The Centre for Response-Based Practice out of Duncan B.C. and the Calgary Women’s Emergency Shelter, along with the City University of Seattle masters and counseling program are presenting a three-day conference at the University of Calgary on May 29–31. The conference, called In Dignity, will address domestic violence and will talk about how people respond to and resist violence. This conference is the first one to present ideas about response-based practice in Calgary.
Allan Wade co-founded the idea of response-based practice, along with Linda Coates and Nick Todd. Wade is a family therapist and researcher and works with couples and families who are facing adversity in the form of violence.
“Response-based practice stems from the observation that when people are badly treated or when they face adversity, they always respond in some kind of way to address the adversity, to resist the violence, to preserve and reassert their dignity,” said Wade. “When you see how people respond to and resist violence, you begin to see that many forms of violence are much more deliberate than is conventionally assumed. For example, offenders anticipate that the victim will resist and take steps to circumvent and suppress that resistance.”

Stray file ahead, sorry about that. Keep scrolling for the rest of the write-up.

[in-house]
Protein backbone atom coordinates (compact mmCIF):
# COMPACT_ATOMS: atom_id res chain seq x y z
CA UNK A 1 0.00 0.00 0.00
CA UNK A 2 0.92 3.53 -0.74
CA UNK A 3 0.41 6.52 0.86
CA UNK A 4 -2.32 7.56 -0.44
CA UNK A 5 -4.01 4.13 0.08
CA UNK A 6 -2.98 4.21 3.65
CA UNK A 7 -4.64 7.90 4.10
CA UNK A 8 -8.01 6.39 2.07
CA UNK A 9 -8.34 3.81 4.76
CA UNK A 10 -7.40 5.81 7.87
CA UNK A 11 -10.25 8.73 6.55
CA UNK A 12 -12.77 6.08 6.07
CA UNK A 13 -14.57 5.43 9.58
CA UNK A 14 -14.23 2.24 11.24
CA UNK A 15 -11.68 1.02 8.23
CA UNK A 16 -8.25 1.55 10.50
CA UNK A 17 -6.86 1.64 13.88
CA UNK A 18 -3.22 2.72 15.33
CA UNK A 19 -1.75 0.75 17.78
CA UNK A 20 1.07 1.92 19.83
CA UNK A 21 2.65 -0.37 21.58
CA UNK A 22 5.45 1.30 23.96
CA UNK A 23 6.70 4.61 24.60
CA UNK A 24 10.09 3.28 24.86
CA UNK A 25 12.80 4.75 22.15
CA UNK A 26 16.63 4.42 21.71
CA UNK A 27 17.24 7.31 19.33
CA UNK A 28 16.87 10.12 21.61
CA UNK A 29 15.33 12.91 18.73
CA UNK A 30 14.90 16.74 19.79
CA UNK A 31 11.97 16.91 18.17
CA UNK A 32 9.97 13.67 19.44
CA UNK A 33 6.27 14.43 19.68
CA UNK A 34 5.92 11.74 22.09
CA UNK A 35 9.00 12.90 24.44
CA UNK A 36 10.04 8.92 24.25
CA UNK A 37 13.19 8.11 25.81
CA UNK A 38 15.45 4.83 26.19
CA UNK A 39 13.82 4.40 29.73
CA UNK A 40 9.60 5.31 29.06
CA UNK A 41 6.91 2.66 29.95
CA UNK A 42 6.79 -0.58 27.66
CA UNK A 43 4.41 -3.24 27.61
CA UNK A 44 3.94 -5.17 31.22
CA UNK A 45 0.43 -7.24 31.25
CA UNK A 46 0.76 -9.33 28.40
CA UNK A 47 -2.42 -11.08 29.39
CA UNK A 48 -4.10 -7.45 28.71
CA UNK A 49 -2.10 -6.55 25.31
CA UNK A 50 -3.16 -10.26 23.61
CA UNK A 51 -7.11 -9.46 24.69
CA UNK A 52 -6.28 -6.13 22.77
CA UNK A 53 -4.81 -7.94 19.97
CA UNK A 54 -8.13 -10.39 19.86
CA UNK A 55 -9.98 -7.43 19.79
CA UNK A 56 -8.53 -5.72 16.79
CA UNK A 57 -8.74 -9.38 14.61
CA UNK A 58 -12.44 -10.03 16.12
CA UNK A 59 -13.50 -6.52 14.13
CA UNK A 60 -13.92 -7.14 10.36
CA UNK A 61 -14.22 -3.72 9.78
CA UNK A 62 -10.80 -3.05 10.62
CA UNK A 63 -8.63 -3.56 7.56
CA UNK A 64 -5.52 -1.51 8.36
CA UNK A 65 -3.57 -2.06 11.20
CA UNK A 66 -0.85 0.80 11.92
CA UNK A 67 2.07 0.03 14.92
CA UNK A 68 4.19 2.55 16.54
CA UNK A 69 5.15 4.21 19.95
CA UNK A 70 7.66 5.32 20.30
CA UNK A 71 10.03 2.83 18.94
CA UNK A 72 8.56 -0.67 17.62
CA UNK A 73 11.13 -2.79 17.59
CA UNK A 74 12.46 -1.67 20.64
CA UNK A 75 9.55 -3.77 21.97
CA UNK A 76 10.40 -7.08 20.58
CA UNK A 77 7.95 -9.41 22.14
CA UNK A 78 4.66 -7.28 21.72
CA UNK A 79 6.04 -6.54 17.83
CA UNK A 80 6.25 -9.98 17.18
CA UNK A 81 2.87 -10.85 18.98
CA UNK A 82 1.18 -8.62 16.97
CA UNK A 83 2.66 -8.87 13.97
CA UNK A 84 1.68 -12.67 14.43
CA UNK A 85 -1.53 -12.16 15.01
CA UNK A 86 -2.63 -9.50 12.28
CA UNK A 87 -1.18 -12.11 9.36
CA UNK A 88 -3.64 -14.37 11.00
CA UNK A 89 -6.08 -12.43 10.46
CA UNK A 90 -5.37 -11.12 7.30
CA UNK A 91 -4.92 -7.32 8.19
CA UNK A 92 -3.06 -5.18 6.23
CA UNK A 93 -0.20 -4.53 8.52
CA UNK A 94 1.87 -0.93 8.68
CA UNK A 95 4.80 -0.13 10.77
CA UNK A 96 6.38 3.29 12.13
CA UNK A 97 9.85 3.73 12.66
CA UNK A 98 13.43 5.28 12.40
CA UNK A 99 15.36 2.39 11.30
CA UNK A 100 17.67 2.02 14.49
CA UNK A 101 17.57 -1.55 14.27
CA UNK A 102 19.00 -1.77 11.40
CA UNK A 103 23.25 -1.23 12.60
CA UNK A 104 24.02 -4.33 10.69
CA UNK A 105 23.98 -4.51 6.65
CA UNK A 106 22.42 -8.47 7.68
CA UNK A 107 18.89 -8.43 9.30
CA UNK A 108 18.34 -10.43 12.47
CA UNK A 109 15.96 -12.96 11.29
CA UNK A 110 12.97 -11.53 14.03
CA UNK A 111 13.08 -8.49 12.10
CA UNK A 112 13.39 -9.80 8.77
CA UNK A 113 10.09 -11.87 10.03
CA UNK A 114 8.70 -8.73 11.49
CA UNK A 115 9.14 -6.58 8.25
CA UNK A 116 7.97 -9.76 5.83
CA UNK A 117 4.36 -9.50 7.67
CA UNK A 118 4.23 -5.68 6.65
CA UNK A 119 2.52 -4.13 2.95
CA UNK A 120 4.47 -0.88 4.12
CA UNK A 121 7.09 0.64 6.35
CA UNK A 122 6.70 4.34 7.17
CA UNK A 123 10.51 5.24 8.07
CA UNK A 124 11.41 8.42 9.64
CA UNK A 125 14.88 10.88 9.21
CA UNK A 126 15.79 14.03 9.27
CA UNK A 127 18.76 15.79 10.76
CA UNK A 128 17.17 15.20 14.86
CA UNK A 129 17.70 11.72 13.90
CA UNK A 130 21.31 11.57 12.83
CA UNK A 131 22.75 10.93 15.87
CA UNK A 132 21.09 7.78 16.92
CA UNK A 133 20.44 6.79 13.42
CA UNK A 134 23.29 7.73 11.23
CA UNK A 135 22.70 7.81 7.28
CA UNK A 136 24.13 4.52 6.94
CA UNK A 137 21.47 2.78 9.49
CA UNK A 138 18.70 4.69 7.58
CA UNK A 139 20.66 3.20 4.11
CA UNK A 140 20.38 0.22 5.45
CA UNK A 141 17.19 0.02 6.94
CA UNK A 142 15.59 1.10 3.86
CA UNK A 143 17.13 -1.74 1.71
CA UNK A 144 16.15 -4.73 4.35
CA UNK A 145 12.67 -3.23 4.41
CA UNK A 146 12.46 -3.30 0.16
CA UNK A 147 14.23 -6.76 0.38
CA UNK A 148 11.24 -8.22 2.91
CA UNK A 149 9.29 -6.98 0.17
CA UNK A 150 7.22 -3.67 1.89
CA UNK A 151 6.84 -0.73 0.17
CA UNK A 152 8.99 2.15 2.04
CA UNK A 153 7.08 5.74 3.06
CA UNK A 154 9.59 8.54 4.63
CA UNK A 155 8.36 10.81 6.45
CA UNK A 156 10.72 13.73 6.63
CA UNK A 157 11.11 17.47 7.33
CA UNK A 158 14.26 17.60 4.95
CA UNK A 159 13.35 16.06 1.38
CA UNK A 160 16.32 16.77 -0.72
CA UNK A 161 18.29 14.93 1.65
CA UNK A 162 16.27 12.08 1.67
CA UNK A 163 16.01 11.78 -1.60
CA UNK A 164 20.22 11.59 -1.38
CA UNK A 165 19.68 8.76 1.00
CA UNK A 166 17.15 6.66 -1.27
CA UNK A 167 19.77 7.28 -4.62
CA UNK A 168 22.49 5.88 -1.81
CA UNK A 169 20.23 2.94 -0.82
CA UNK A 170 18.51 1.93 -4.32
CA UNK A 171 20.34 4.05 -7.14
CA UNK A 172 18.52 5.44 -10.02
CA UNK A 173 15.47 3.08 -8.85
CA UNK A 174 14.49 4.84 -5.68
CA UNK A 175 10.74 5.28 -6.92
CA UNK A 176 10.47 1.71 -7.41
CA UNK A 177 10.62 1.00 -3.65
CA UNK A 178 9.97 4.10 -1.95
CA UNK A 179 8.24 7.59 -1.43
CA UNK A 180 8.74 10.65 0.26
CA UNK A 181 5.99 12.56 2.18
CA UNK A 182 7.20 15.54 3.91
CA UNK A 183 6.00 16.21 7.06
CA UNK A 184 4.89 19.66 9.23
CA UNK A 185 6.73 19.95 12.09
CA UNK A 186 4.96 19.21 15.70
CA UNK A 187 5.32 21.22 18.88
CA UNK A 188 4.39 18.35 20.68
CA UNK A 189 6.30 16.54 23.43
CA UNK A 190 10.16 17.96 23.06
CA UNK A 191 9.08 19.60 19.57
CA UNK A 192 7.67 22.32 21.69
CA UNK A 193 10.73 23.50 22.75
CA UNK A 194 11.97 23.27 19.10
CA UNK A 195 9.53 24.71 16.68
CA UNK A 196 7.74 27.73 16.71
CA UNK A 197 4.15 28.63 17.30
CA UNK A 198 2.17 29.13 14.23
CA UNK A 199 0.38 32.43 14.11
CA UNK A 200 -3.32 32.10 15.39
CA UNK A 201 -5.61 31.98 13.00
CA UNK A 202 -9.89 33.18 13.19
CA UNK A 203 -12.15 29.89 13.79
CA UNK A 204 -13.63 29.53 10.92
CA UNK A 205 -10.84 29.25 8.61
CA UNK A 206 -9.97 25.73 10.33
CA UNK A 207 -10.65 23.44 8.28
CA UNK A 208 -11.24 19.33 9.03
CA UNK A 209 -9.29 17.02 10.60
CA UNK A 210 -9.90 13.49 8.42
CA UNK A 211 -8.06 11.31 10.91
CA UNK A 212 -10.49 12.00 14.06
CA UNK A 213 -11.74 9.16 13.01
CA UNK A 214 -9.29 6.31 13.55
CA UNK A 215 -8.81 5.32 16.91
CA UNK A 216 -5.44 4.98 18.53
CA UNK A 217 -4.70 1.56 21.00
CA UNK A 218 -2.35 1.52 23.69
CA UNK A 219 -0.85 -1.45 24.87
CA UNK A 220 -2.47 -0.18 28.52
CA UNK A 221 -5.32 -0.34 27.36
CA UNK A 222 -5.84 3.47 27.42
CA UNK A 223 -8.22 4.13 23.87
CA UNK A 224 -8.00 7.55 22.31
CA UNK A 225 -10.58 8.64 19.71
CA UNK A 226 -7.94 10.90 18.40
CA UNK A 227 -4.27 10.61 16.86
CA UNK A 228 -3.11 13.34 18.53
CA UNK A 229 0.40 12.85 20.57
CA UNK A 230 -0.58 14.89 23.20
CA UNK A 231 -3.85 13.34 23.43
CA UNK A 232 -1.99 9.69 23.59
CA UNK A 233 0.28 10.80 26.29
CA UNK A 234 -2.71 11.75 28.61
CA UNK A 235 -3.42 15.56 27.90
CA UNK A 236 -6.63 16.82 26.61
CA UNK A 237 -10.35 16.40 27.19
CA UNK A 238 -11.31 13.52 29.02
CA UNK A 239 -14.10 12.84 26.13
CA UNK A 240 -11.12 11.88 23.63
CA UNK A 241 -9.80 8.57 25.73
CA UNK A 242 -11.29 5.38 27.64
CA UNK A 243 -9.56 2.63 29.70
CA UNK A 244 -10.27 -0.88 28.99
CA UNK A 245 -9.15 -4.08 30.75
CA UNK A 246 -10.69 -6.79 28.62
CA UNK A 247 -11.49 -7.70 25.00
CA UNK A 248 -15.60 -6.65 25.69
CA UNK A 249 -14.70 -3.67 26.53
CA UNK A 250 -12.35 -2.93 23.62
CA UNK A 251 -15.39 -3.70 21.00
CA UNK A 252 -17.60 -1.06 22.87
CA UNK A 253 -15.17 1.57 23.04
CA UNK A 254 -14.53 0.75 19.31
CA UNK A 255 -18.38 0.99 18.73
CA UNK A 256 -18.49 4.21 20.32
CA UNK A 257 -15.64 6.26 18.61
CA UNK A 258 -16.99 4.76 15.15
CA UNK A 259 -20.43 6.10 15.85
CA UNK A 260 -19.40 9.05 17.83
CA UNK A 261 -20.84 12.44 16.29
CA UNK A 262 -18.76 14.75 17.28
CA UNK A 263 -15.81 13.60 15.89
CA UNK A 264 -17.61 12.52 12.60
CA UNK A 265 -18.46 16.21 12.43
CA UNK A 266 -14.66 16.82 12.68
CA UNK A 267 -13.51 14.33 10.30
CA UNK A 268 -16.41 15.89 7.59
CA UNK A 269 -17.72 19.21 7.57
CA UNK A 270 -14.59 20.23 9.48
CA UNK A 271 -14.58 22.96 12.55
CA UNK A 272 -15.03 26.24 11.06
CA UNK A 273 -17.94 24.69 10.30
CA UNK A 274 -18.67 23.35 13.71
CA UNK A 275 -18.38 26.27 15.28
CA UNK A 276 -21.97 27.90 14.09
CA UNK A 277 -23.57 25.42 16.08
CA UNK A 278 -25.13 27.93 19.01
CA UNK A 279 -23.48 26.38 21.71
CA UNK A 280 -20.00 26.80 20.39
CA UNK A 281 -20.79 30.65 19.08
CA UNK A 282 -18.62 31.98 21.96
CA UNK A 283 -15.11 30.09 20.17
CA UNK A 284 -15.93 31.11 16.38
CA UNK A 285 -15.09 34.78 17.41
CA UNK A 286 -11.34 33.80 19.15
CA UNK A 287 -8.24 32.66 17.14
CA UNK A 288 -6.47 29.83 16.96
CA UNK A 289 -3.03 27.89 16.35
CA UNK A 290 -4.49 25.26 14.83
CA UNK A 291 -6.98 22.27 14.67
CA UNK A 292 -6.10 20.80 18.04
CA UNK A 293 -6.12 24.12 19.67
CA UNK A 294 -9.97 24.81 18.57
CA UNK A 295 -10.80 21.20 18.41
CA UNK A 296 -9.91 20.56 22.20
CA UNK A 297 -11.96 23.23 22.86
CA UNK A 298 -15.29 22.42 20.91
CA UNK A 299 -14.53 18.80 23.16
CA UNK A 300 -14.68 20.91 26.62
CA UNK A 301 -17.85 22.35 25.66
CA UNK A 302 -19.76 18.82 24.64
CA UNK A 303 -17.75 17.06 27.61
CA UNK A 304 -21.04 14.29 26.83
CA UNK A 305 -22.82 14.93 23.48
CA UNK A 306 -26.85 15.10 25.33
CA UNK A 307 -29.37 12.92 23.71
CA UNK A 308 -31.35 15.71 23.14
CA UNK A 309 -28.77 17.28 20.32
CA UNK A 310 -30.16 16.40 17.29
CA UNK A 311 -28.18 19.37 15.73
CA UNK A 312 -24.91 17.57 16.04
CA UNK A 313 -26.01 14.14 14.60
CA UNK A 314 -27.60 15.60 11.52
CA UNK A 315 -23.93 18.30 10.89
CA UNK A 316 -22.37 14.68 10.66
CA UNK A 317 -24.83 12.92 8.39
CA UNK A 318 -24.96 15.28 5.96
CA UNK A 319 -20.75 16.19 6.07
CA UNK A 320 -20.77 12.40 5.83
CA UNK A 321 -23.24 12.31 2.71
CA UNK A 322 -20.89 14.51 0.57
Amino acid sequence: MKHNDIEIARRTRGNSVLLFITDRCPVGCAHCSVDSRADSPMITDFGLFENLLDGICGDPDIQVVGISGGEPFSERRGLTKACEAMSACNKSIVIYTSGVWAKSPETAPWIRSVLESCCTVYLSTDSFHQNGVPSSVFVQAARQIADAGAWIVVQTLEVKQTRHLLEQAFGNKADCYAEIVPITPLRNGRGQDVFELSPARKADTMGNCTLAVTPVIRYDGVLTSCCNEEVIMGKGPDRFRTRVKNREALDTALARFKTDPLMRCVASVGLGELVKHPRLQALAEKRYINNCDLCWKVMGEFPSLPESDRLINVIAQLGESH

Wade’s practice also focuses on understanding how society and professionals respond to acts of violence.
“There’s good research now that shows that the way in which professionals, friends and family respond to violence is probably the single best predictor of the level of victim distress,” said Wade.
Wade explained that the response of police, family counsellors, parents, siblings and others is an important factor in dealing with violence.